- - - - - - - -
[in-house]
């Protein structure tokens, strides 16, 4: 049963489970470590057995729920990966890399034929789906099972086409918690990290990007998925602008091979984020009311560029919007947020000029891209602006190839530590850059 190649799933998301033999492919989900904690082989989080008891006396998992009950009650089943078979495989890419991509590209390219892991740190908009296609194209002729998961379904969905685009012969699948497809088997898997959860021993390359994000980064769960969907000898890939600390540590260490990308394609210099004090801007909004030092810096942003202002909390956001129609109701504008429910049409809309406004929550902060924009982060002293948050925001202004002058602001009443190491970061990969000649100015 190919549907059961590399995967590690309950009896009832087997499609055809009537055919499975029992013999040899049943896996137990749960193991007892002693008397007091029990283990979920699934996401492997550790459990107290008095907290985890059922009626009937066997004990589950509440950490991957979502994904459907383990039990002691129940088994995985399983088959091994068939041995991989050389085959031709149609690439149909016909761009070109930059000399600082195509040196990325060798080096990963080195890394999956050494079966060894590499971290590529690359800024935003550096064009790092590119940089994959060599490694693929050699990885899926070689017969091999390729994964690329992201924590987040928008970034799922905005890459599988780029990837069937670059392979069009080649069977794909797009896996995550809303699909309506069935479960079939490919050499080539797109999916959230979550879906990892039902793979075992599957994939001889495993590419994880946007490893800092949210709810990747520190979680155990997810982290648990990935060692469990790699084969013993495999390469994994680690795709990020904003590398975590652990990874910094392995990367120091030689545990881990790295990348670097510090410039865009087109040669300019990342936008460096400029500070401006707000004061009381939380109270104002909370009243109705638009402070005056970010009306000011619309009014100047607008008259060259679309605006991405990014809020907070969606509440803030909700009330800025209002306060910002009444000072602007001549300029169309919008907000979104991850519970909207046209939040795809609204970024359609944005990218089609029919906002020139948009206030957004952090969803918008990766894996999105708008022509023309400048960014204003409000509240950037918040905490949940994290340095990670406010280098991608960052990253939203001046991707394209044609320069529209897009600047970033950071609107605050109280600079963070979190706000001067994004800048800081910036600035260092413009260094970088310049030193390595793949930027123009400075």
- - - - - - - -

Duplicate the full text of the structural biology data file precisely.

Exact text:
[in-house]
């Protein structure tokens, strides 16, 4: 049963489970470590057995729920990966890399034929789906099972086409918690990290990007998925602008091979984020009311560029919007947020000029891209602006190839530590850059 190649799933998301033999492919989900904690082989989080008891006396998992009950009650089943078979495989890419991509590209390219892991740190908009296609194209002729998961379904969905685009012969699948497809088997898997959860021993390359994000980064769960969907000898890939600390540590260490990308394609210099004090801007909004030092810096942003202002909390956001129609109701504008429910049409809309406004929550902060924009982060002293948050925001202004002058602001009443190491970061990969000649100015 190919549907059961590399995967590690309950009896009832087997499609055809009537055919499975029992013999040899049943896996137990749960193991007892002693008397007091029990283990979920699934996401492997550790459990107290008095907290985890059922009626009937066997004990589950509440950490991957979502994904459907383990039990002691129940088994995985399983088959091994068939041995991989050389085959031709149609690439149909016909761009070109930059000399600082195509040196990325060798080096990963080195890394999956050494079966060894590499971290590529690359800024935003550096064009790092590119940089994959060599490694693929050699990885899926070689017969091999390729994964690329992201924590987040928008970034799922905005890459599988780029990837069937670059392979069009080649069977794909797009896996995550809303699909309506069935479960079939490919050499080539797109999916959230979550879906990892039902793979075992599957994939001889495993590419994880946007490893800092949210709810990747520190979680155990997810982290648990990935060692469990790699084969013993495999390469994994680690795709990020904003590398975590652990990874910094392995990367120091030689545990881990790295990348670097510090410039865009087109040669300019990342936008460096400029500070401006707000004061009381939380109270104002909370009243109705638009402070005056970010009306000011619309009014100047607008008259060259679309605006991405990014809020907070969606509440803030909700009330800025209002306060910002009444000072602007001549300029169309919008907000979104991850519970909207046209939040795809609204970024359609944005990218089609029919906002020139948009206030957004952090969803918008990766894996999105708008022509023309400048960014204003409000509240950037918040905490949940994290340095990670406010280098991608960052990253939203001046991707394209044609320069529209897009600047970033950071609107605050109280600079963070979190706000001067994004800048800081910036600035260092413009260094970088310049030193390595793949930027123009400075």